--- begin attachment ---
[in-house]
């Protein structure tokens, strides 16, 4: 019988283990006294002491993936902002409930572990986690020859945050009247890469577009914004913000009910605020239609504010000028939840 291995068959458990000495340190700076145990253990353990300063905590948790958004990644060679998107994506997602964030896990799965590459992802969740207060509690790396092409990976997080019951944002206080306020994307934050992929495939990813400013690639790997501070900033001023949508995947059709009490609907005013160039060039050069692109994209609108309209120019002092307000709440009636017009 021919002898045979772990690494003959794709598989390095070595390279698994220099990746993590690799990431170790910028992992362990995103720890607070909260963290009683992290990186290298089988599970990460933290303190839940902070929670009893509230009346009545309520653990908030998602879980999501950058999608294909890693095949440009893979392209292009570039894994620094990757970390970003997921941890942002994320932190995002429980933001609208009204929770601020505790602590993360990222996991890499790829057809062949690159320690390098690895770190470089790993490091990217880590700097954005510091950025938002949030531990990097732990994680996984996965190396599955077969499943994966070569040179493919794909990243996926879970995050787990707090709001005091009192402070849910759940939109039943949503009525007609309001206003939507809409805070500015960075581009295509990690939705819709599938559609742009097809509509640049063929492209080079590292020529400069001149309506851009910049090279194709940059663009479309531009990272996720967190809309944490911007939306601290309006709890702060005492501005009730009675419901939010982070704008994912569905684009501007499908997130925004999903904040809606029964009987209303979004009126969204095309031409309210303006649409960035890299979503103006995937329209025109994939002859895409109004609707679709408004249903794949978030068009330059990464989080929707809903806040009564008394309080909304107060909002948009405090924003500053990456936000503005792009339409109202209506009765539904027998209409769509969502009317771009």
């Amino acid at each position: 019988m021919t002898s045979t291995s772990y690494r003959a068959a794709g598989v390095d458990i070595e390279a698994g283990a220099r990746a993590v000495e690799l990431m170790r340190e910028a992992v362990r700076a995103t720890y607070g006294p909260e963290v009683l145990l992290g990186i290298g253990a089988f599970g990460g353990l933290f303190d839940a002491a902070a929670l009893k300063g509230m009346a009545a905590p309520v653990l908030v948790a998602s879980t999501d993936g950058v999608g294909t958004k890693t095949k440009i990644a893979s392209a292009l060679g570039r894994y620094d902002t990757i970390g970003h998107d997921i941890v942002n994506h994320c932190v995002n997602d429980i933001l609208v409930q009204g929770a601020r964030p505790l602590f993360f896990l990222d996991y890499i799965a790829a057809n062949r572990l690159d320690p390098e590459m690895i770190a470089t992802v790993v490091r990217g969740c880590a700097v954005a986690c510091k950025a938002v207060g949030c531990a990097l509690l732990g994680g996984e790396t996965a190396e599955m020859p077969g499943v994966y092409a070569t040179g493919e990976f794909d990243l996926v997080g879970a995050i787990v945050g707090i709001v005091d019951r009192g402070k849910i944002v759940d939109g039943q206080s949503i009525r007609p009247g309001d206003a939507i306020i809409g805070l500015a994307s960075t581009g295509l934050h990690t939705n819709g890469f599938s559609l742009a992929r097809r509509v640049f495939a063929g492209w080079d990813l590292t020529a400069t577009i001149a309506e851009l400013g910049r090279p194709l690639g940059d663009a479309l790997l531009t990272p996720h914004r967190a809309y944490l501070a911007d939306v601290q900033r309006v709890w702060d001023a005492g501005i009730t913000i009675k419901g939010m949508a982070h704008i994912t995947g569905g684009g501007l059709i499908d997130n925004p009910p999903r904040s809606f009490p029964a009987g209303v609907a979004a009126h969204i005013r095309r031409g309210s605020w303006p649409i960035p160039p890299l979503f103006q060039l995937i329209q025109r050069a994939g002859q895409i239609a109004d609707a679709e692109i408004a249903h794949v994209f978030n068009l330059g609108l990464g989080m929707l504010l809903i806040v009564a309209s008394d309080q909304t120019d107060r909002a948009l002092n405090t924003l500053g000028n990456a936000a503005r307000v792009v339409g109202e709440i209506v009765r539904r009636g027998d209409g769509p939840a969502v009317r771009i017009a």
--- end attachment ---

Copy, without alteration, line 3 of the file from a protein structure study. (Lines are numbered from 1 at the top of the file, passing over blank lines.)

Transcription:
């Amino acid at each position: 019988m021919t002898s045979t291995s772990y690494r003959a068959a794709g598989v390095d458990i070595e390279a698994g283990a220099r990746a993590v000495e690799l990431m170790r340190e910028a992992v362990r700076a995103t720890y607070g006294p909260e963290v009683l145990l992290g990186i290298g253990a089988f599970g990460g353990l933290f303190d839940a002491a902070a929670l009893k300063g509230m009346a009545a905590p309520v653990l908030v948790a998602s879980t999501d993936g950058v999608g294909t958004k890693t095949k440009i990644a893979s392209a292009l060679g570039r894994y620094d902002t990757i970390g970003h998107d997921i941890v942002n994506h994320c932190v995002n997602d429980i933001l609208v409930q009204g929770a601020r964030p505790l602590f993360f896990l990222d996991y890499i799965a790829a057809n062949r572990l690159d320690p390098e590459m690895i770190a470089t992802v790993v490091r990217g969740c880590a700097v954005a986690c510091k950025a938002v207060g949030c531990a990097l509690l732990g994680g996984e790396t996965a190396e599955m020859p077969g499943v994966y092409a070569t040179g493919e990976f794909d990243l996926v997080g879970a995050i787990v945050g707090i709001v005091d019951r009192g402070k849910i944002v759940d939109g039943q206080s949503i009525r007609p009247g309001d206003a939507i306020i809409g805070l500015a994307s960075t581009g295509l934050h990690t939705n819709g890469f599938s559609l742009a992929r097809r509509v640049f495939a063929g492209w080079d990813l590292t020529a400069t577009i001149a309506e851009l400013g910049r090279p194709l690639g940059d663009a479309l790997l531009t990272p996720h914004r967190a809309y944490l501070a911007d939306v601290q900033r309006v709890w702060d001023a005492g501005i009730t913000i009675k419901g939010m949508a982070h704008i994912t995947g569905g684009g501007l059709i499908d997130n925004p009910p999903r904040s809606f009490p029964a009987g209303v609907a979004a009126h969204i005013r095309r031409g309210s605020w303006p649409i960035p160039p890299l979503f103006q060039l995937i329209q025109r050069a994939g002859q895409i239609a109004d609707a679709e692109i408004a249903h794949v994209f978030n068009l330059g609108l990464g989080m929707l504010l809903i806040v009564a309209s008394d309080q909304t120019d107060r909002a948009l002092n405090t924003l500053g000028n990456a936000a503005r307000v792009v339409g109202e709440i209506v009765r539904r009636g027998d209409g769509p939840a969502v009317r771009i017009a």